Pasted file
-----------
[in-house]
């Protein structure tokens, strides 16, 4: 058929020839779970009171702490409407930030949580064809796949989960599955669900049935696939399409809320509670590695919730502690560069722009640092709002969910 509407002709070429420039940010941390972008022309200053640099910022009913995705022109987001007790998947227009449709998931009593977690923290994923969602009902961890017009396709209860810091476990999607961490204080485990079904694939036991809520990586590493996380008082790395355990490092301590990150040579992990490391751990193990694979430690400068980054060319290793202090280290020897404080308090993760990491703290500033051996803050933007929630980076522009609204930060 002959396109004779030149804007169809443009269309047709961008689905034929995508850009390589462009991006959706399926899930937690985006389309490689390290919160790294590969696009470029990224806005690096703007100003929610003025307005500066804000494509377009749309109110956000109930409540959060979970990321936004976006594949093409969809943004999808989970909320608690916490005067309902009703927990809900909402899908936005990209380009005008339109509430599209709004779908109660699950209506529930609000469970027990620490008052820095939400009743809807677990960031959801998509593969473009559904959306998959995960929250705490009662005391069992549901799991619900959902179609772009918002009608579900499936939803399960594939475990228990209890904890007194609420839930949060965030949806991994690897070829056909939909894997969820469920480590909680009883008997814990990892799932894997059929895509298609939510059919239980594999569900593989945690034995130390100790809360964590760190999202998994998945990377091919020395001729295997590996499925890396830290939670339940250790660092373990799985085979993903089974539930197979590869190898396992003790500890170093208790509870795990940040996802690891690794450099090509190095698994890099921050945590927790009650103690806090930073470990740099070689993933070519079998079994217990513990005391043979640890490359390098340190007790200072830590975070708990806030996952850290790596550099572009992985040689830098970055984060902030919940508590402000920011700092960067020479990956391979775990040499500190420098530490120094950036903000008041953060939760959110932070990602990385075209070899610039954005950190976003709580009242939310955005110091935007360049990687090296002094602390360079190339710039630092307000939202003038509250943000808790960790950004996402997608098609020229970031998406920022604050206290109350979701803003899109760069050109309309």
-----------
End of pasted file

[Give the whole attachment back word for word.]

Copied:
[in-house]
């Protein structure tokens, strides 16, 4: 058929020839779970009171702490409407930030949580064809796949989960599955669900049935696939399409809320509670590695919730502690560069722009640092709002969910 509407002709070429420039940010941390972008022309200053640099910022009913995705022109987001007790998947227009449709998931009593977690923290994923969602009902961890017009396709209860810091476990999607961490204080485990079904694939036991809520990586590493996380008082790395355990490092301590990150040579992990490391751990193990694979430690400068980054060319290793202090280290020897404080308090993760990491703290500033051996803050933007929630980076522009609204930060 002959396109004779030149804007169809443009269309047709961008689905034929995508850009390589462009991006959706399926899930937690985006389309490689390290919160790294590969696009470029990224806005690096703007100003929610003025307005500066804000494509377009749309109110956000109930409540959060979970990321936004976006594949093409969809943004999808989970909320608690916490005067309902009703927990809900909402899908936005990209380009005008339109509430599209709004779908109660699950209506529930609000469970027990620490008052820095939400009743809807677990960031959801998509593969473009559904959306998959995960929250705490009662005391069992549901799991619900959902179609772009918002009608579900499936939803399960594939475990228990209890904890007194609420839930949060965030949806991994690897070829056909939909894997969820469920480590909680009883008997814990990892799932894997059929895509298609939510059919239980594999569900593989945690034995130390100790809360964590760190999202998994998945990377091919020395001729295997590996499925890396830290939670339940250790660092373990799985085979993903089974539930197979590869190898396992003790500890170093208790509870795990940040996802690891690794450099090509190095698994890099921050945590927790009650103690806090930073470990740099070689993933070519079998079994217990513990005391043979640890490359390098340190007790200072830590975070708990806030996952850290790596550099572009992985040689830098970055984060902030919940508590402000920011700092960067020479990956391979775990040499500190420098530490120094950036903000008041953060939760959110932070990602990385075209070899610039954005950190976003709580009242939310955005110091935007360049990687090296002094602390360079190339710039630092307000939202003038509250943000808790960790950004996402997608098609020229970031998406920022604050206290109350979701803003899109760069050109309309």